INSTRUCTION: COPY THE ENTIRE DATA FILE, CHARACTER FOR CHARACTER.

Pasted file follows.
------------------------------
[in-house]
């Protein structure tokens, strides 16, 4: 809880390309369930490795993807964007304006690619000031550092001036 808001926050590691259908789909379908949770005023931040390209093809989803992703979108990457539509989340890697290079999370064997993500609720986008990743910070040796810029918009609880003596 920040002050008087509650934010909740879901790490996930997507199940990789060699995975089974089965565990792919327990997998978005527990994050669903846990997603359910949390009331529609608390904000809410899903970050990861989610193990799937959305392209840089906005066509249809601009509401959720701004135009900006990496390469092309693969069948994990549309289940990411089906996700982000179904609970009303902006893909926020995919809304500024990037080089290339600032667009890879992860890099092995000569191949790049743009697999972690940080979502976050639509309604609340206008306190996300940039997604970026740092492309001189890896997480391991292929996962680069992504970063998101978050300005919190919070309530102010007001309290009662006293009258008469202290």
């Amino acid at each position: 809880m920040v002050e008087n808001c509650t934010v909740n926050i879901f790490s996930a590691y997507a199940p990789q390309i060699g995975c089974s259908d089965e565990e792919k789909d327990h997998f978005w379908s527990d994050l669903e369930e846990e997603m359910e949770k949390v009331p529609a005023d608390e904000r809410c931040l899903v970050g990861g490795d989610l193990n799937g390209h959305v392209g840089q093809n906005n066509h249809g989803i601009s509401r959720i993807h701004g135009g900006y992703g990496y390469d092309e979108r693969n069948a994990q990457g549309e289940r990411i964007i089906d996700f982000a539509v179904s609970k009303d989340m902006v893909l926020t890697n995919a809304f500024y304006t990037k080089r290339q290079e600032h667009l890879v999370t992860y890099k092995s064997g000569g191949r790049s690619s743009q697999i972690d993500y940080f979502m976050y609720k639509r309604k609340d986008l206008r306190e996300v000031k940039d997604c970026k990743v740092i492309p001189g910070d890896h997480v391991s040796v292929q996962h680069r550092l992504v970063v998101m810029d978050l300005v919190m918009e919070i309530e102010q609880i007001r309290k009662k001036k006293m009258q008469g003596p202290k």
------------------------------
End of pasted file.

[in-house]
């Protein structure tokens, strides 16, 4: 809880390309369930490795993807964007304006690619000031550092001036 808001926050590691259908789909379908949770005023931040390209093809989803992703979108990457539509989340890697290079999370064997993500609720986008990743910070040796810029918009609880003596 920040002050008087509650934010909740879901790490996930997507199940990789060699995975089974089965565990792919327990997998978005527990994050669903846990997603359910949390009331529609608390904000809410899903970050990861989610193990799937959305392209840089906005066509249809601009509401959720701004135009900006990496390469092309693969069948994990549309289940990411089906996700982000179904609970009303902006893909926020995919809304500024990037080089290339600032667009890879992860890099092995000569191949790049743009697999972690940080979502976050639509309604609340206008306190996300940039997604970026740092492309001189890896997480391991292929996962680069992504970063998101978050300005919190919070309530102010007001309290009662006293009258008469202290």
């Amino acid at each position: 809880m920040v002050e008087n808001c509650t934010v909740n926050i879901f790490s996930a590691y997507a199940p990789q390309i060699g995975c089974s259908d089965e565990e792919k789909d327990h997998f978005w379908s527990d994050l669903e369930e846990e997603m359910e949770k949390v009331p529609a005023d608390e904000r809410c931040l899903v970050g990861g490795d989610l193990n799937g390209h959305v392209g840089q093809n906005n066509h249809g989803i601009s509401r959720i993807h701004g135009g900006y992703g990496y390469d092309e979108r693969n069948a994990q990457g549309e289940r990411i964007i089906d996700f982000a539509v179904s609970k009303d989340m902006v893909l926020t890697n995919a809304f500024y304006t990037k080089r290339q290079e600032h667009l890879v999370t992860y890099k092995s064997g000569g191949r790049s690619s743009q697999i972690d993500y940080f979502m976050y609720k639509r309604k609340d986008l206008r306190e996300v000031k940039d997604c970026k990743v740092i492309p001189g910070d890896h997480v391991s040796v292929q996962h680069r550092l992504v970063v998101m810029d978050l300005v919190m918009e919070i309530e102010q609880i007001r309290k009662k001036k006293m009258q008469g003596p202290k």